Understanding Foam Insulation and R-value
In the construction industry, R-value (resistance value) is the measure of the length of time an object resists heat flow. The higher the number, the more energy efficiency is obtained.
According to the Department of Energy, sprayed foam or foam-in-place insulation is best, being twice as effective as conventional applications of glass fiber batts and blown-in cellulose per inch. And, because R-value is based on air movement and foam prevents all air movement, actual values are expected to be better than a rating of 6 per 1" thick versus 3 for conventional insulation.
Studies suggest polyurethane spray foam insulation lowers energy costs 20%-40%, depending on lifestyle, location, and building design. Benefits are gained with a minimum 2" application. The colder the winter, the higher the R-value needed.
Besides having one of the highest R-values in the industry, ArmorFoam™ polyurethane sprayed foam insulation outperforms conventional insulation because it:
- Minimizes chance of mold and mildew by forming a seamless air barrier that blocks moisture
- Prevents leaks when applied seamlessly
- Reduces noise better than others
- Adds protective strength to walls and roofs to defend against wind and water damage
- Stays put with no settling
- Insulates new structures and seals existing foundations, pipes, attic ceilings and walls, and the underside of flooring accessed from crawl spaces
- Applies more easily and tightly in irregularly shaped areas and around obstructions
These points make closed cell spray foam the choice for both residential and commercial construction. ArmorFoam’s ability to reinforce and reduce potential structural damage caused by earthquakes, tornadoes, hurricanes, and severe straight winds is particularly effective for protecting metal and wood frame buildings.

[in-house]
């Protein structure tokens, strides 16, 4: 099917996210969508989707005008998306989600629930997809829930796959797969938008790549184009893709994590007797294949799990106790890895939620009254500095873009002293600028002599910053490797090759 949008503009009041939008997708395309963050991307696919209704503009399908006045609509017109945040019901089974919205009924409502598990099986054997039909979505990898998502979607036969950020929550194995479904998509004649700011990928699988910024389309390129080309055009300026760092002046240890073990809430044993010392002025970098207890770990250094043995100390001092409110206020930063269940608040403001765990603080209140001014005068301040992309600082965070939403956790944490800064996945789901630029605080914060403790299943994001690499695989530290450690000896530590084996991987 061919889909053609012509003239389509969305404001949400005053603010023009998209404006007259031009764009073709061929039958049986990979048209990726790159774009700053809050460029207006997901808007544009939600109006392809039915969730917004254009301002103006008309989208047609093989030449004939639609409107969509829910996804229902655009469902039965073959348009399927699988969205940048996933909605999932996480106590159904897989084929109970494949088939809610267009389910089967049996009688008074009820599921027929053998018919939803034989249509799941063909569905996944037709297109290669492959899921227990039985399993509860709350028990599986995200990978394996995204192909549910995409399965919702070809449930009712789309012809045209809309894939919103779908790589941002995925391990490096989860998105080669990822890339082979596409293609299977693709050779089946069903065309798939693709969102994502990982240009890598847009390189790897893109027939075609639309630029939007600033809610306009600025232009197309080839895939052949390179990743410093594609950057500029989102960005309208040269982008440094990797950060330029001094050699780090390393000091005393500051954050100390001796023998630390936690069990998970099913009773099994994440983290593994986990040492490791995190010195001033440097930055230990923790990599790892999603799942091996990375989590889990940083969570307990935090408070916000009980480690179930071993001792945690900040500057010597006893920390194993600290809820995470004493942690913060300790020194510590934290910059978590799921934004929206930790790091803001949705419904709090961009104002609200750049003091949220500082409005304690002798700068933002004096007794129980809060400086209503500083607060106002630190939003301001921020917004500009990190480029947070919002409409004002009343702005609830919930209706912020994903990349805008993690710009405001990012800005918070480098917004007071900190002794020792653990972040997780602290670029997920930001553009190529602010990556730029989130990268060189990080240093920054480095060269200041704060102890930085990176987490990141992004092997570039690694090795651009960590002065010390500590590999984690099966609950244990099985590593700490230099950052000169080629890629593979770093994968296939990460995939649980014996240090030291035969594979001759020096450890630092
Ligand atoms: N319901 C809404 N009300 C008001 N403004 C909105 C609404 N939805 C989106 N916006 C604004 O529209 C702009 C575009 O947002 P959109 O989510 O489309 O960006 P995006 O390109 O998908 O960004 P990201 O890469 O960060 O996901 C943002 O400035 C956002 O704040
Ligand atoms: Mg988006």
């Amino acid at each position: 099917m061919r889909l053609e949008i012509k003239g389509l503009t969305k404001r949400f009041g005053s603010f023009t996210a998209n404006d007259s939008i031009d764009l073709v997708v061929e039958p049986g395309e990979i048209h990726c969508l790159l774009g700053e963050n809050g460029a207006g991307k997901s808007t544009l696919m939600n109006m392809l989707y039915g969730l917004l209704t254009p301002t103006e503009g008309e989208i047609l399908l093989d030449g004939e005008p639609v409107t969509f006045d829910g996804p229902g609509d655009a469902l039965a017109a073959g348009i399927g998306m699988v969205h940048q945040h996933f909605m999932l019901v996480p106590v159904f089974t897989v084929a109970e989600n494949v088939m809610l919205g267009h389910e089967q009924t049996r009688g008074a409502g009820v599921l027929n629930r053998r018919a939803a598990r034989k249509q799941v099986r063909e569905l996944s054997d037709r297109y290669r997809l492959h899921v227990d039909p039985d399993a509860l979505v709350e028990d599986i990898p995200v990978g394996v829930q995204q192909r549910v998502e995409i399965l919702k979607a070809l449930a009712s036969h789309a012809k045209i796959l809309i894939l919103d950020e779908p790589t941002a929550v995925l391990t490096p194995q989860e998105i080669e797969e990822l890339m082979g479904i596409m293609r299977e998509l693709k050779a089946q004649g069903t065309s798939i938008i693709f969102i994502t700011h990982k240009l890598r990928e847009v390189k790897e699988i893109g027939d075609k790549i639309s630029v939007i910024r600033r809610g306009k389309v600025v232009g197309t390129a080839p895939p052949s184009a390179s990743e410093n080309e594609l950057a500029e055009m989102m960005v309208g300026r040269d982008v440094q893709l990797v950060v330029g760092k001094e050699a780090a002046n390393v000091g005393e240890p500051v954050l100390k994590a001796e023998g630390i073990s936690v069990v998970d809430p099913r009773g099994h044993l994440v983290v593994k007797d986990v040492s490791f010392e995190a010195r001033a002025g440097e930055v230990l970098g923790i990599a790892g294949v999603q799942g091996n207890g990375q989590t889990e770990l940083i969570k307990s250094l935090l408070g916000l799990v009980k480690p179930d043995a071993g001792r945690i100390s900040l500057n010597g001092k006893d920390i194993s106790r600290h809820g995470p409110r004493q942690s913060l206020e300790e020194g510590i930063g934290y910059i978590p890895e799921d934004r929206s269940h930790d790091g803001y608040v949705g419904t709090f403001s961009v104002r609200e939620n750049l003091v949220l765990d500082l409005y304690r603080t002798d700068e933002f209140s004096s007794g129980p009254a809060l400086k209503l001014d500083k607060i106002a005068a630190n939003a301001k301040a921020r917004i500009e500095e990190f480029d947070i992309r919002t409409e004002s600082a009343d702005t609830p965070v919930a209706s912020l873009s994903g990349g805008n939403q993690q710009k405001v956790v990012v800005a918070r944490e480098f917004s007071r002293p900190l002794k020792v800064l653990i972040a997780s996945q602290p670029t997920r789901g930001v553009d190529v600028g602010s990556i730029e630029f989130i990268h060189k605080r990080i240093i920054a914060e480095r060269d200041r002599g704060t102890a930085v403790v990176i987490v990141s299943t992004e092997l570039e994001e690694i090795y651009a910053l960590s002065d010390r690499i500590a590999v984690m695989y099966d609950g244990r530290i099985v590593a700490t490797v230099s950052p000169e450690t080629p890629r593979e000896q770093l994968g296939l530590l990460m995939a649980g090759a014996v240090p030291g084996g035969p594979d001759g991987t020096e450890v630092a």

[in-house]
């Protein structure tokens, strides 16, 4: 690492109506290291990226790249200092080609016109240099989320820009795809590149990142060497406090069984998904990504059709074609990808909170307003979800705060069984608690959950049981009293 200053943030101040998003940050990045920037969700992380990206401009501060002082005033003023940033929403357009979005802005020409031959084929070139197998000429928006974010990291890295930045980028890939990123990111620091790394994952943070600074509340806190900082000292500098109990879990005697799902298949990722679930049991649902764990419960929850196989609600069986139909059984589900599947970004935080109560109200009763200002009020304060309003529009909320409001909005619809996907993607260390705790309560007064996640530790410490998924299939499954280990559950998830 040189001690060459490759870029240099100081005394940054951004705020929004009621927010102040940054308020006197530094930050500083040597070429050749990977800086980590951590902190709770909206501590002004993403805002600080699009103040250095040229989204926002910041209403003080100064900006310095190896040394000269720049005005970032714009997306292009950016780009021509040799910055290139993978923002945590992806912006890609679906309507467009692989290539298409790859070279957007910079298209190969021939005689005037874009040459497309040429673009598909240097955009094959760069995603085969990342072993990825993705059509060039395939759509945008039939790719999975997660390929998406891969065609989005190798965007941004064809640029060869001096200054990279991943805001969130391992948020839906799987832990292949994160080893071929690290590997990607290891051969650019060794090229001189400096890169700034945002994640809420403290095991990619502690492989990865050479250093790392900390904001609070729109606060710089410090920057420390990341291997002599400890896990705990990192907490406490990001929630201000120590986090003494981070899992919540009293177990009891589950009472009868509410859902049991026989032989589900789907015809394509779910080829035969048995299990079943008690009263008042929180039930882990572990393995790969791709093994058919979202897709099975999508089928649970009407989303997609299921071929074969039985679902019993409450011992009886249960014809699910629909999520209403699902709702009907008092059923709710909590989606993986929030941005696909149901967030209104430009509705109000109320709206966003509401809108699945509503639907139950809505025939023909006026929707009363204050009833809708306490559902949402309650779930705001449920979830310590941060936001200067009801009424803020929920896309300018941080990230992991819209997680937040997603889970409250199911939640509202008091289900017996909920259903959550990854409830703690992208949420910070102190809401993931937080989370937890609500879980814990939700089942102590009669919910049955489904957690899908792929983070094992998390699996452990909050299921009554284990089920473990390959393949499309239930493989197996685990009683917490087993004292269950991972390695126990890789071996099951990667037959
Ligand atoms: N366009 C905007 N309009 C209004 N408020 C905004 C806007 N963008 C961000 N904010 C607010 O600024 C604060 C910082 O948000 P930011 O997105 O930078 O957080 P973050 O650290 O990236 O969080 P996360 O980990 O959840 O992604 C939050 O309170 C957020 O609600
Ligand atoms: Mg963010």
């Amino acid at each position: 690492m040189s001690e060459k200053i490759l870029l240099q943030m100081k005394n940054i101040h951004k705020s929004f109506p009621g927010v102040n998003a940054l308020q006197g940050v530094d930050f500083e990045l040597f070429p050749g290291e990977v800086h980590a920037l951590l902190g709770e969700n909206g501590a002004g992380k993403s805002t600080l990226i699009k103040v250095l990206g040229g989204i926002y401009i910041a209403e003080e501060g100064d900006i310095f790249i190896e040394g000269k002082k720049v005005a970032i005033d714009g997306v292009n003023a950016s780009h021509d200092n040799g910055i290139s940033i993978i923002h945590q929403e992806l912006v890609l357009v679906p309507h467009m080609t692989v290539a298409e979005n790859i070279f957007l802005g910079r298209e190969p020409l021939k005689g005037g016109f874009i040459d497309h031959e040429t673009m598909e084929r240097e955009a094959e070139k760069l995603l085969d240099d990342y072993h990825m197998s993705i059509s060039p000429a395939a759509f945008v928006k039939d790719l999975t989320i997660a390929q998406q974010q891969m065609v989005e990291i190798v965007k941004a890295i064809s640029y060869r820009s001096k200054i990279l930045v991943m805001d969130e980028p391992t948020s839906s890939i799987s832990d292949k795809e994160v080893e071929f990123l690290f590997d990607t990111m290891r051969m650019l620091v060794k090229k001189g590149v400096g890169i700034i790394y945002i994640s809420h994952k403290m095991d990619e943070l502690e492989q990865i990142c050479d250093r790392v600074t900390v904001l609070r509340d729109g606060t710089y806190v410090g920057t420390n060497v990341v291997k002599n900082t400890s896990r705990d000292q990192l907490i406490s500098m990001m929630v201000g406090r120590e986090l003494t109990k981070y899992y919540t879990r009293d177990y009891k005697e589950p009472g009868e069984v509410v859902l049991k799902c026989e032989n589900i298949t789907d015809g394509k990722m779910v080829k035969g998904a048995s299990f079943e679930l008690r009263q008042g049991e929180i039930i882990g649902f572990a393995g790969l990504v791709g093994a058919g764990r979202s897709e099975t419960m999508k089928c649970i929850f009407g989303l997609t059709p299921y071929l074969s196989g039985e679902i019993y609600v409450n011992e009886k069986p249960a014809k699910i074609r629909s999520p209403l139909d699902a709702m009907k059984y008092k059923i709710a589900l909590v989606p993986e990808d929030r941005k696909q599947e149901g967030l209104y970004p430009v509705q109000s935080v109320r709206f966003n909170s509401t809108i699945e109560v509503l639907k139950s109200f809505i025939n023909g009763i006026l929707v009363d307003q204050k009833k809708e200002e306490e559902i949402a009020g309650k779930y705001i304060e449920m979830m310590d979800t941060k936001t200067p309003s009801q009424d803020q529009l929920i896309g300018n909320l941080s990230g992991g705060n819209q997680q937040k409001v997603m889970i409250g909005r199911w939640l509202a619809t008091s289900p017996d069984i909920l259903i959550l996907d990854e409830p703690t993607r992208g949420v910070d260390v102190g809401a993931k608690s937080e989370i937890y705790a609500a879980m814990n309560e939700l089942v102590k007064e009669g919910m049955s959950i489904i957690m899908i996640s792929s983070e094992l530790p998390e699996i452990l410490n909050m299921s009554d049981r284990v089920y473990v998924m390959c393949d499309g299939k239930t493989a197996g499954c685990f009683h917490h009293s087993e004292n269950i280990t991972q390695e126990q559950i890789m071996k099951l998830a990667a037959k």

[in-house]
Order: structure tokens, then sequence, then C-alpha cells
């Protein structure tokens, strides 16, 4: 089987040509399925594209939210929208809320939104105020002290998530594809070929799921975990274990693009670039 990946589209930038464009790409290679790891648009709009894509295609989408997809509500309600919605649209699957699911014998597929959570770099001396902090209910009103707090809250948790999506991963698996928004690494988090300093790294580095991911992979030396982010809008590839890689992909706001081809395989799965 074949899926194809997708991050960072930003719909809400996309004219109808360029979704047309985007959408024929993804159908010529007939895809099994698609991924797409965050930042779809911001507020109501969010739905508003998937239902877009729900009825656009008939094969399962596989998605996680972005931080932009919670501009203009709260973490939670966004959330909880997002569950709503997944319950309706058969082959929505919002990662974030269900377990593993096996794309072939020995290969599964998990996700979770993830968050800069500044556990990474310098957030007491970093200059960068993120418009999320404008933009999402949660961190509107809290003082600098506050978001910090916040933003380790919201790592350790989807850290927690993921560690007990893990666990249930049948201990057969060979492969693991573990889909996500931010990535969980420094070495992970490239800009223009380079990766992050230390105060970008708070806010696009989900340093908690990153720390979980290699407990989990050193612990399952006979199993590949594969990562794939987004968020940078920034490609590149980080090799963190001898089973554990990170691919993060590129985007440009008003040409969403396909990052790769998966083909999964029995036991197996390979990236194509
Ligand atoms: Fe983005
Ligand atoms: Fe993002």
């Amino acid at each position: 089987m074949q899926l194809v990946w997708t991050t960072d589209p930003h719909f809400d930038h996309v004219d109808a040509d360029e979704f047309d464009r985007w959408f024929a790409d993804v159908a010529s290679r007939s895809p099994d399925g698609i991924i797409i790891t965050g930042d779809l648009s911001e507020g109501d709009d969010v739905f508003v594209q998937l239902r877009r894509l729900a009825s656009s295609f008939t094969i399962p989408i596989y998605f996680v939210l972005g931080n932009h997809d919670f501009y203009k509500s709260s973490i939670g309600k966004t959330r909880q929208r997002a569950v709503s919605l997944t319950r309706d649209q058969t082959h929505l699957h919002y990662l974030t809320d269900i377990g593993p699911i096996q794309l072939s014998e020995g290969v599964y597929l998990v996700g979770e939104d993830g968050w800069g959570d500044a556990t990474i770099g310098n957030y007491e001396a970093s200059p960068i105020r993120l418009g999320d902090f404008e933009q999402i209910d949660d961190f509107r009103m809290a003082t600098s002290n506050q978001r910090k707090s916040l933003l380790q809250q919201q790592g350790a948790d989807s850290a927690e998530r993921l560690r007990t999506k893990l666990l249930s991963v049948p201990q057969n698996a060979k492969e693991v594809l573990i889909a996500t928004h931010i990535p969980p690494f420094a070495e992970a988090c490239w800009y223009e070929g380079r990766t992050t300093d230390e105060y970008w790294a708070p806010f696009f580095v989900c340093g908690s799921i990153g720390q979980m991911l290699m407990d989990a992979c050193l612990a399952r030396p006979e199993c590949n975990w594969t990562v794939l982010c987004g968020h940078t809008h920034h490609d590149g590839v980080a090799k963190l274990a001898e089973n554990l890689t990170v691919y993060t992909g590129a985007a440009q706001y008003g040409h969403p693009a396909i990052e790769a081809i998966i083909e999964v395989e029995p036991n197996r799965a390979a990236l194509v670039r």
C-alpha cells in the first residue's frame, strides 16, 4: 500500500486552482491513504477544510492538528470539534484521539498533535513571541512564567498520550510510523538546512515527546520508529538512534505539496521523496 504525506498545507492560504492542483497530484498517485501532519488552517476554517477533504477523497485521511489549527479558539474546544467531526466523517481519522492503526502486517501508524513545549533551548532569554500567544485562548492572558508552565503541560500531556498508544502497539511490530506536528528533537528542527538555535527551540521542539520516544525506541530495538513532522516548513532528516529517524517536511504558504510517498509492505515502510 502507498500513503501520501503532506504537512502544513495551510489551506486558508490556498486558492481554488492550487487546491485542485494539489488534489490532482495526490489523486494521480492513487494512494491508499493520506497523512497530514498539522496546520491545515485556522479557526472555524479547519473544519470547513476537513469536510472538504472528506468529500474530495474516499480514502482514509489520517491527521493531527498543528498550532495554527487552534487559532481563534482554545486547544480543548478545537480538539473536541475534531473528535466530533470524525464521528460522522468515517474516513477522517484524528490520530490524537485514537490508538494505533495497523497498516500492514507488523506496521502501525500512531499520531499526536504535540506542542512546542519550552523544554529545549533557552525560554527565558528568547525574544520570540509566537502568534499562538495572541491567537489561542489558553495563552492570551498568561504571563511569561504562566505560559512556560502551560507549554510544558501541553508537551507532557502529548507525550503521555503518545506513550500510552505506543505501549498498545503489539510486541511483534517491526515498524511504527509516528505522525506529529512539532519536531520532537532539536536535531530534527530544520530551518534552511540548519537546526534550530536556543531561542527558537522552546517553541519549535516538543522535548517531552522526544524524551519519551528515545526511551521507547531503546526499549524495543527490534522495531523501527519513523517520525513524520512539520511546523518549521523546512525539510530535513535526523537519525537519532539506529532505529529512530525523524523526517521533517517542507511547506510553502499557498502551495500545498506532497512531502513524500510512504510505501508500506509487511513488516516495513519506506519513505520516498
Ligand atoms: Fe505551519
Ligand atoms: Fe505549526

Should More Insulation Be Added?
Sprayed foam insulation is the obvious choice for new buildings, but what about existing structures? The Department of Energy recommends doing a professional energy assessment. This would include:
- Which areas in the home or building are or aren’t properly insulated
- The type of insulation currently installed
- The R-value and thickness of the existing insulation
Increasing the thickness of insulation improves of the R-value. Spraying the foam insulation twice as thick gives twice the R-value. However, doubling then compressing traditional insulation does not achieve twice the R-value; this removes the trapped air they rely on for insulation. Therefore, space may restrict the ability to properly add traditional materials. Replacing traditional insulation with spray foam will double the efficiency rating in the same amount of space.
Another factor is how well the insulation is placed. Gaps between the studs or windows and insulation reduce the R factor. Higher insulating value is gained with spray foam by filling even the smallest cavities and crevices often overlooked with batts and loose fill.